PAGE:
After Hurricane Fiona, Puerto Rico Could Be Without Power For Days

As Hurricane Fiona headed west into the Dominican Republic, Puerto Rico was left early Monday with a collapsed energy grid, widespread flooding and continued heavy rain, with conditions remaining too dangerous for officials to judge the scope of the crisis.

But it is clear that the island will have a difficult recovery, with up to 30 inches of rain in some places. Even as the storm moves west, heavy rain is expected from its outer bands in Puerto Rico through Monday afternoon. The rain will be heavy enough to create what the National Weather Service calls “catastrophic and life-threatening flooding” along with landslides and landslides across Puerto Rico on Monday.

All of the nearly 1.5 million customers followed by, Watch out for power outages, no power on Sundays. Electric utility LUMA warned on Sunday that restoring full power in Puerto Rico could take days, with the storm creating “extremely difficult” conditions for repair workers.

“Current weather conditions are extremely dangerous and are hindering our ability to fully assess the situation.” it says on its website.

On Sunday morning, Fiona strengthened from a tropical storm to a Category 1 hurricane. Although the center of the storm passed over the island on Monday morning, making landfall in the Dominican Republic, Puerto Rico continued to experience winds and rain like a tropical storm.

The National Weather Service said at 5 a.m. on Monday that an extra 1 to 6 inches of rain could fall across the island on Monday.

“These rains will continue to cause catastrophic and life-threatening flooding along with landslides and landslides across Puerto Rico,” the National Weather Service said.

Floodwaters rose rapidly on Sunday, with hundreds forced to evacuate or rescue across the island, according to The Associated Press. Several major landslides were reported and a bridge washed away in the central town of Utuado.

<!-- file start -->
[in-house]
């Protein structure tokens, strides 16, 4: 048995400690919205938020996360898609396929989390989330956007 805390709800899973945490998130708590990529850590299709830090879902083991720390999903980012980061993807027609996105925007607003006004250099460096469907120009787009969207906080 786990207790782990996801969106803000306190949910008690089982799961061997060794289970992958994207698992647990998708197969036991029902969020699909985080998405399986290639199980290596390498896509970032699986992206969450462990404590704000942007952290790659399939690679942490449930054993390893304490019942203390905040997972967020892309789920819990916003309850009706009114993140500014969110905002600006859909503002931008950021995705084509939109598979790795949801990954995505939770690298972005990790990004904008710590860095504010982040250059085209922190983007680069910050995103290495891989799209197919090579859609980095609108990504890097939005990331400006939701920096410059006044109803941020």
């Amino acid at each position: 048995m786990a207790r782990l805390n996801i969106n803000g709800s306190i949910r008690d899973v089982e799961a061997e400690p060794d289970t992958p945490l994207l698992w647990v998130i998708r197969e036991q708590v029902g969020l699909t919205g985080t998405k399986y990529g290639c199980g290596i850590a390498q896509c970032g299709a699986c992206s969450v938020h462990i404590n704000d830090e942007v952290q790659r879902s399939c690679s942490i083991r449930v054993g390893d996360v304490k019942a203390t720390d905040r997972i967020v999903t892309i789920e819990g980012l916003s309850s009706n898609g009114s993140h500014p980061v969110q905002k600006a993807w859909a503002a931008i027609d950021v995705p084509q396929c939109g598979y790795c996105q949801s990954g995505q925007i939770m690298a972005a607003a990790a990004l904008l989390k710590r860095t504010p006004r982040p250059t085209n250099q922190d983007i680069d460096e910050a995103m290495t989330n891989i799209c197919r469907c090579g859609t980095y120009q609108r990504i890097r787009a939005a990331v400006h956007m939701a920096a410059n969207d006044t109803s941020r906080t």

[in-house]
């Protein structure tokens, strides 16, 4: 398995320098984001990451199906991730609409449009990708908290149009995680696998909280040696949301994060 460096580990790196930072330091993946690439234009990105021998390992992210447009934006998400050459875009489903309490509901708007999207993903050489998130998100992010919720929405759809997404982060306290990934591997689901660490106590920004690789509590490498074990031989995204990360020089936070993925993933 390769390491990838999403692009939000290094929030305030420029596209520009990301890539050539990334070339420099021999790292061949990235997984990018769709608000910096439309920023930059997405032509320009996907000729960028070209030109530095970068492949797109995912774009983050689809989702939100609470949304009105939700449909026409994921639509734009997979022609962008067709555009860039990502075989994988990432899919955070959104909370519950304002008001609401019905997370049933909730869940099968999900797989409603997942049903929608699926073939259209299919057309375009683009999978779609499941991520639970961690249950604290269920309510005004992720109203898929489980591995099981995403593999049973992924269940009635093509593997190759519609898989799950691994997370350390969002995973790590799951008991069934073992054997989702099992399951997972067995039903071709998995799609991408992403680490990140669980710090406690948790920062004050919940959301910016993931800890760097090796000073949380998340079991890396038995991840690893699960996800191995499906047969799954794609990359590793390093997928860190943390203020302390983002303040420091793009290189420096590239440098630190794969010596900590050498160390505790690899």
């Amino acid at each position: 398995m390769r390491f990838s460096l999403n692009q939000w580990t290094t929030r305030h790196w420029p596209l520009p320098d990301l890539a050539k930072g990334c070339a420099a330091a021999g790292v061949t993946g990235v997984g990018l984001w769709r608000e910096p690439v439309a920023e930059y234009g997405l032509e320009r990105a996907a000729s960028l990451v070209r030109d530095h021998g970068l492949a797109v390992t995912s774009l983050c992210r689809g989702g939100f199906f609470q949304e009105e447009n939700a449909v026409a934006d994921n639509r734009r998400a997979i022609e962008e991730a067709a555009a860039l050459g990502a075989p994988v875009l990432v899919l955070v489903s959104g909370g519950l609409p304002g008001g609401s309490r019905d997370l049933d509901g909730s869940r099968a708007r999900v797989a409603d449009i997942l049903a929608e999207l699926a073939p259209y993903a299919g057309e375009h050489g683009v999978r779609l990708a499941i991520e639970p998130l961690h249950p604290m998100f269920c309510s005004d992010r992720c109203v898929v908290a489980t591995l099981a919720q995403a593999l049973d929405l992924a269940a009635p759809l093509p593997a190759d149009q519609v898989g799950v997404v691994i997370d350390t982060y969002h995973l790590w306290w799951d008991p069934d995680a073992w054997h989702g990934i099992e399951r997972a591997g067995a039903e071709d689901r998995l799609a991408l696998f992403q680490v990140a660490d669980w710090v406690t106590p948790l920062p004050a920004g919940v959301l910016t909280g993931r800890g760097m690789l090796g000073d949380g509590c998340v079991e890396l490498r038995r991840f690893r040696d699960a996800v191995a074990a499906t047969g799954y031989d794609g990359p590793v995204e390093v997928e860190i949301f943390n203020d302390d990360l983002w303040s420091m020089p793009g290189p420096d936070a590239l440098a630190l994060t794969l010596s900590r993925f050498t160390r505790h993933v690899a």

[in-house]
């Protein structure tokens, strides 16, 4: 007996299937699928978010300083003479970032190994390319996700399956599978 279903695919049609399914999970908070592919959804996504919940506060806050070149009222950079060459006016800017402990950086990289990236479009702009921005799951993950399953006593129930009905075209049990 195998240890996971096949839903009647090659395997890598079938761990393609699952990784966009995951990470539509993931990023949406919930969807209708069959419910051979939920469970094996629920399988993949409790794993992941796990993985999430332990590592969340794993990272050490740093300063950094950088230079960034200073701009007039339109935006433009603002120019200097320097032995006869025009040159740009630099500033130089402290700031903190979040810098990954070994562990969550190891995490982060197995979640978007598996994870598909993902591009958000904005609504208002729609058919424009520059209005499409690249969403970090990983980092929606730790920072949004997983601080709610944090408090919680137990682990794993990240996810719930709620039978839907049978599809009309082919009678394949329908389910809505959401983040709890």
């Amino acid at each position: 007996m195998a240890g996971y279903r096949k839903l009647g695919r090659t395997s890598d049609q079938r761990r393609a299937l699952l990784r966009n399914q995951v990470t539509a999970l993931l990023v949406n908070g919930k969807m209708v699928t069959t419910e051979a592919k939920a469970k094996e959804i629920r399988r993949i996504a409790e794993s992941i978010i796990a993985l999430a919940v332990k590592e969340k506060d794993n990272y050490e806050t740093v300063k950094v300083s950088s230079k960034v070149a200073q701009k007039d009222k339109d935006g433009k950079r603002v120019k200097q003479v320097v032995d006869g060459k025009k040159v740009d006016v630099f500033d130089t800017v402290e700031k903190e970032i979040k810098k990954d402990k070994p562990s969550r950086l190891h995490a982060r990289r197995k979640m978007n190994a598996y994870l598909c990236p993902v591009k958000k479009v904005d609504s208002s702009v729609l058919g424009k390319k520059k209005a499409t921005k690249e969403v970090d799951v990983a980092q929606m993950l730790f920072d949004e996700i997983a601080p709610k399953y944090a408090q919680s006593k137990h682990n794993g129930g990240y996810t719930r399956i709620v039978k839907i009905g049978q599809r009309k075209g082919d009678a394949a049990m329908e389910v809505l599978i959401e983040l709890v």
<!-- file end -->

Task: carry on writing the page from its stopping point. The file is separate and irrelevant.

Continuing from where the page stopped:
On Sunday, President Biden approve an emergency declaration for Puerto Rico, authorizes federal agencies to coordinate disaster relief efforts.

Pedro Pierluisi, the governor of Puerto Rico, said at a news conference Sunday afternoon that officials were rescuing people in isolated areas and deploying the National Guard and other personnel to provide first aid. canopy low-lying areas where rivers are expected to flood.

Deanne Criswell, administrator for FEMA, said in a statement late Sunday that the agency deployed hundreds of staff members to Puerto Rico before the storm made landfall and that the primary focus was on saving lives and other needs. instantaneous demand such as restoring power.

For many Puerto Ricans, the storm brought back horrifying memories of Hurricane Maria, a Category 4 hurricane, and produced up to 40 inches of rain in 2017, almost five years ago to be exact. That storm caused the death of estimated 2,975 people.

Hurricane Maria has had a profound and lasting effect on Puerto Rico, with unreliable power remaining a mainstay of life on the island. Widespread anger followed by a slow recovery led to major power shifts, including former Governor Ricardo A. Rosselló step down next a popular uprising lasts 15 days.

Source link


News7F: Update the world's latest breaking news online of the day, breaking news, politics, society today, international mainstream news .Updated news 24/7: Entertainment, the World everyday world. Hot news, images, video clips that are updated quickly and reliably

Related Articles

Back to top button